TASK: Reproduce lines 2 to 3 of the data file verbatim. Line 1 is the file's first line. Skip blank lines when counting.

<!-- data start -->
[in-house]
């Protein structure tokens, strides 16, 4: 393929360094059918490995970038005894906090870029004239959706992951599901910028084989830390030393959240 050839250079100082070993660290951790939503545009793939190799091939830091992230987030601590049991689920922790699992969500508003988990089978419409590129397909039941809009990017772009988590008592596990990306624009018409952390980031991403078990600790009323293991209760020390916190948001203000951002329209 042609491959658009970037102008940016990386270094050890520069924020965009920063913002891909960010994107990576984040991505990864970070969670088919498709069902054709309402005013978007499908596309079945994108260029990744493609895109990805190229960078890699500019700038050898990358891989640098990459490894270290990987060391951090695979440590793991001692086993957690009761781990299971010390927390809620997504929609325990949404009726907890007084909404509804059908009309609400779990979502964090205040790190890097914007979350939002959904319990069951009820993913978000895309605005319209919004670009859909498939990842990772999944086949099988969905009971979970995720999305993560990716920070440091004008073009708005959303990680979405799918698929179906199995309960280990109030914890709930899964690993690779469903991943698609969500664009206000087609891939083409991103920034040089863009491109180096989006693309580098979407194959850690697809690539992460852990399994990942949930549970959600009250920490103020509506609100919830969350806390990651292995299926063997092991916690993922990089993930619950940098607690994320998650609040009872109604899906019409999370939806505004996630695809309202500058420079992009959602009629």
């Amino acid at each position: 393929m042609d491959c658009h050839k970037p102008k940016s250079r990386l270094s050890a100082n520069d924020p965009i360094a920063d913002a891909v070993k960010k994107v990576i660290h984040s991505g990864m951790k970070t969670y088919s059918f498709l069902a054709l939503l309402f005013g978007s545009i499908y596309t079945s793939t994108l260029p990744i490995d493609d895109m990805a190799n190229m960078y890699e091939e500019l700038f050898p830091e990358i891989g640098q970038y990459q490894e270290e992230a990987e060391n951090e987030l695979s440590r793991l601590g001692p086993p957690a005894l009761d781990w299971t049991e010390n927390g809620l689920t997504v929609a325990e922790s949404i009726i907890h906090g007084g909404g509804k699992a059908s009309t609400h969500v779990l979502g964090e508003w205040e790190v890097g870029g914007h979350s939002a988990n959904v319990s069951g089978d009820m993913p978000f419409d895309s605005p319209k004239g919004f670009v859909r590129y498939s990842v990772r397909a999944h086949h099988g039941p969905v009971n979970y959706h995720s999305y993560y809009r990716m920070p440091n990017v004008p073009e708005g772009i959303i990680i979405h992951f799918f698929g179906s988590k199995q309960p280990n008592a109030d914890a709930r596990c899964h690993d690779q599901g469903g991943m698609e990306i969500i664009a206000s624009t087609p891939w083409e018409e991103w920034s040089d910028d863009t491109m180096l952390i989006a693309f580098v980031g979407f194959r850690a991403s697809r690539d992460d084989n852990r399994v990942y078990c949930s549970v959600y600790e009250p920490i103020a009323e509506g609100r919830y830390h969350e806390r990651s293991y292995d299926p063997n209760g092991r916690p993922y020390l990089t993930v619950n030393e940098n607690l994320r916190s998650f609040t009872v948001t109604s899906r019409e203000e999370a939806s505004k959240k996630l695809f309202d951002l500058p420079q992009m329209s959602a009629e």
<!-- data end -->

């Protein structure tokens, strides 16, 4: 393929360094059918490995970038005894906090870029004239959706992951599901910028084989830390030393959240 050839250079100082070993660290951790939503545009793939190799091939830091992230987030601590049991689920922790699992969500508003988990089978419409590129397909039941809009990017772009988590008592596990990306624009018409952390980031991403078990600790009323293991209760020390916190948001203000951002329209 042609491959658009970037102008940016990386270094050890520069924020965009920063913002891909960010994107990576984040991505990864970070969670088919498709069902054709309402005013978007499908596309079945994108260029990744493609895109990805190229960078890699500019700038050898990358891989640098990459490894270290990987060391951090695979440590793991001692086993957690009761781990299971010390927390809620997504929609325990949404009726907890007084909404509804059908009309609400779990979502964090205040790190890097914007979350939002959904319990069951009820993913978000895309605005319209919004670009859909498939990842990772999944086949099988969905009971979970995720999305993560990716920070440091004008073009708005959303990680979405799918698929179906199995309960280990109030914890709930899964690993690779469903991943698609969500664009206000087609891939083409991103920034040089863009491109180096989006693309580098979407194959850690697809690539992460852990399994990942949930549970959600009250920490103020509506609100919830969350806390990651292995299926063997092991916690993922990089993930619950940098607690994320998650609040009872109604899906019409999370939806505004996630695809309202500058420079992009959602009629």
């Amino acid at each position: 393929m042609d491959c658009h050839k970037p102008k940016s250079r990386l270094s050890a100082n520069d924020p965009i360094a920063d913002a891909v070993k960010k994107v990576i660290h984040s991505g990864m951790k970070t969670y088919s059918f498709l069902a054709l939503l309402f005013g978007s545009i499908y596309t079945s793939t994108l260029p990744i490995d493609d895109m990805a190799n190229m960078y890699e091939e500019l700038f050898p830091e990358i891989g640098q970038y990459q490894e270290e992230a990987e060391n951090e987030l695979s440590r793991l601590g001692p086993p957690a005894l009761d781990w299971t049991e010390n927390g809620l689920t997504v929609a325990e922790s949404i009726i907890h906090g007084g909404g509804k699992a059908s009309t609400h969500v779990l979502g964090e508003w205040e790190v890097g870029g914007h979350s939002a988990n959904v319990s069951g089978d009820m993913p978000f419409d895309s605005p319209k004239g919004f670009v859909r590129y498939s990842v990772r397909a999944h086949h099988g039941p969905v009971n979970y959706h995720s999305y993560y809009r990716m920070p440091n990017v004008p073009e708005g772009i959303i990680i979405h992951f799918f698929g179906s988590k199995q309960p280990n008592a109030d914890a709930r596990c899964h690993d690779q599901g469903g991943m698609e990306i969500i664009a206000s624009t087609p891939w083409e018409e991103w920034s040089d910028d863009t491109m180096l952390i989006a693309f580098v980031g979407f194959r850690a991403s697809r690539d992460d084989n852990r399994v990942y078990c949930s549970v959600y600790e009250p920490i103020a009323e509506g609100r919830y830390h969350e806390r990651s293991y292995d299926p063997n209760g092991r916690p993922y020390l990089t993930v619950n030393e940098n607690l994320r916190s998650f609040t009872v948001t109604s899906r019409e203000e999370a939806s505004k959240k996630l695809f309202d951002l500058p420079q992009m329209s959602a009629e």